Texas Cold Won’t Bring Back Coal

Written by David Nahass, Financial Editor
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The Texas wind that blows, blows not for king coal. The recent electricity debacle is likely to pivot power generation further away.

FINANCIAL EDGE, RAILWAY AGE MARCH 2021 ISSUE: They say hope springs eternal. Tell that to the citizens of the great state of Texas. Winter storm Uri delivered power outage Armageddon beginning around Feb. 14 (Happy Valentine’s Day! Love, Uri). While Texas and its beleaguered, battered and thirsty citizens deservedly got the national headlines, rolling blackouts occurred up the Midwest corridor. At the peak of the storm, on Feb. 16, at least 4.5 million Texans were without power (3.3 million on Feb. 17) with heavy emphasis in the Houston and Austin metro areas.

The causes of the rolling blackouts outside of Texas stemmed from extreme cold (polar vortex-level wind chills) both increasing energy demand and affecting the operability of some renewable generating capacity. In Texas, the cold temps (down to 5 degrees Fahrenheit in Dallas) froze (or made inoperable) generating assets, gas lines (valves) and water pumping stations. Power outages shut down water treatment plants. According to AEP Texas, as power generating assets and fuel distribution networks succumbed to the cold weather (by freezing up and/or stopping operability), the Texas grid manager, ERCOT, shut down the grid to prevent overwhelming demand from causing damage to the grid. (The technical term is “load shedding.”) In fact, to avoid potential damage to the grid, ERCOT, during the worst of the crisis, lengthened the blackouts to avoid overwhelming the grid with power demand even while it was preventing some power generating facilities from restarting. To bring service fully back online, ERCOT had to increase demand with slowly increasing supply. The results for Texans were life threatening.

The role played by renewable energy received airplay during and after the crisis. There have been calls for increased reliance on fossil fuel plants.  This sentiment has been expressed from Texas to Kansas and Missouri. It is easy to look at the situation and believe that a multi-state crisis and significant political outrage could be the blast of cold reality that re-energizes demand and appetite for coal and coal loadings (down in 2021 by 12% YOY after last year’s 25% reduction).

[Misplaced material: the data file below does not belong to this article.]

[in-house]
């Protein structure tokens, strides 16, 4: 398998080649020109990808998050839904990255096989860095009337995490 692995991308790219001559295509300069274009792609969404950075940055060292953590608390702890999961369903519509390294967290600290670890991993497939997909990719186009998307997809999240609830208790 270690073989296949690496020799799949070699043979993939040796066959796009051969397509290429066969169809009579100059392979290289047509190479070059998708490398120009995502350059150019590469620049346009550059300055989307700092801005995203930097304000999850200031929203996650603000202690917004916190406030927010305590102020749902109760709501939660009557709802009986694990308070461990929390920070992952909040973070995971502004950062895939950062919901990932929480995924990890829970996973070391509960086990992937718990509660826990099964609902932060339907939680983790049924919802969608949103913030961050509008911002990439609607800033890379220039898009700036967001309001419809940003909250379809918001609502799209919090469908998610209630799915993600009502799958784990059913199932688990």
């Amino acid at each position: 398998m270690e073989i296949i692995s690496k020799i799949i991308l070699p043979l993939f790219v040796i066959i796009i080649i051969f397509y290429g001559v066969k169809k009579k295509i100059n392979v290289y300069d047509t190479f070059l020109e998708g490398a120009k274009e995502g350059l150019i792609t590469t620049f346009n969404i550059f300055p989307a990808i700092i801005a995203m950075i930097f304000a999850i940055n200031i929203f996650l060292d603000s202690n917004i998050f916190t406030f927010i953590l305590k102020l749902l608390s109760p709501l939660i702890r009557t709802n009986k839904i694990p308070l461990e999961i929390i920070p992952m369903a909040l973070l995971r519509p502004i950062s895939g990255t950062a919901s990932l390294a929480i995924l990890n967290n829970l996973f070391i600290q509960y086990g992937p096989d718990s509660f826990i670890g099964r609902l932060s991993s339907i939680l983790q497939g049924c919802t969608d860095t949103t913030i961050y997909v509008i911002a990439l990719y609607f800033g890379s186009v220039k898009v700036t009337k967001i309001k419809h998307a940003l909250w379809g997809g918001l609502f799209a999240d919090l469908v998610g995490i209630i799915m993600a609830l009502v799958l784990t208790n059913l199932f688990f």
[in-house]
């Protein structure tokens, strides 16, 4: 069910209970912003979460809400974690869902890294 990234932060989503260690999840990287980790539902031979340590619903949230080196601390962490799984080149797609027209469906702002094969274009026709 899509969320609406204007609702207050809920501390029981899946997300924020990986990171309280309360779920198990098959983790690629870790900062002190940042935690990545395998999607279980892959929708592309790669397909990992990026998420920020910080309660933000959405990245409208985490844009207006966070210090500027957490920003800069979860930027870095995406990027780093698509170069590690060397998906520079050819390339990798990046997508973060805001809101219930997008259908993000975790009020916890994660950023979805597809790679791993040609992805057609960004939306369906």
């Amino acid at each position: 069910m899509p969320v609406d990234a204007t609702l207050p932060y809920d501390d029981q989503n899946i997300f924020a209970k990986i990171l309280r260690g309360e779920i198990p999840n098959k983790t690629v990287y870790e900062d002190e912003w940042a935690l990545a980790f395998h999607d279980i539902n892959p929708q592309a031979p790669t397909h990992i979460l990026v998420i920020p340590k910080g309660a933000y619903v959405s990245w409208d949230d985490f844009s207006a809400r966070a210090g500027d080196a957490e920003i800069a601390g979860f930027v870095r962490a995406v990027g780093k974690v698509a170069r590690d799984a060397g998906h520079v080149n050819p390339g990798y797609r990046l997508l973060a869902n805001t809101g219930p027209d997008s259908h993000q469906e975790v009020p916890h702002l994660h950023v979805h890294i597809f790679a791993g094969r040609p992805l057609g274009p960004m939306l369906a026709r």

Unfortunately for investors in coal-carrying railcars, the Texas wind that blows, blows not for king coal. The results of the electricity debacle of 2021 are more likely to move power generation further away from coal and escalate the decline in appetite for those assets.

Critics of wind power will point to the assets in Texas that froze up during the February freeze. Texas’ wind turbine issues were a Texas-sized problem limited mostly, well, to Texas. While Texas is the largest state in terms of wind-generating capacity, among the top ten states are Minnesota, Colorado, Illinois, Iowa and North Dakota. Although those states generate less wind power than Texas, they annually experience winter with great ferocity. 

— What’s next? Changes may include rethinking how to adjust the open market system to control costs during an emergency or winterizing wind towers or investing in a grid structure that is flexible and responsive in a crisis. —

Even wind towers in North Dakota and Minnesota freeze up. That happens (infrequently) at temperatures –20 degrees Fahrenheit and lower. Wind towers sense temperature and cease operation to avoid damage (kinda sounds like ERCOT, no?). Cold temps and weak winds caused the slowdown in wind power in Oklahoma and Kansas. 

From one point of view, it would be easy to take one fact out of context—wind towers can freeze up—and convert it to the idea that the percentage of energy generated from fossil fuel should be increased. That ignores the current trend and the momentum in power generation. During the week of the Texas crisis, Evergy (Kansas City Power and Light and Westar Energy) drafted and proposed a bill (in both Kansas and Missouri) cementing its strategy of retiring older coal-generating assets at the lowest cost to its rate payers. The quotable phrase was: “We’re long on old coal generation. We’re seeing increasing demand from industries and municipalities for access to renewable energy.” Storm notwithstanding, the spark to light the fuse igniting coal-fired generation is already out. This might be the last curtain call for using fossil fuels as a political cover. 

Texas’ free market approach to supplying residential power richly rewarded anyone with fuel or energy during the crisis (Macquarie made more than $200 million selling gas and power). That system will likely undergo some evolution after this crisis. Changes may include rethinking how to adjust the open market system to control costs during an emergency (hint: it doesn’t involve Macquarie-owned Griddy’s $16,000 power bills) or winterizing wind towers or investing in a grid structure that is flexible and responsive in a crisis. Those are more likely results than increasing coal’s market share of Texas’ power generation.

Got questions? Set them free at [email protected]

For more on the storm, see “Texas Transit: Once Frozen, Starts to Thaw,” by Railway Age Contributing Editor David Peter Alan.

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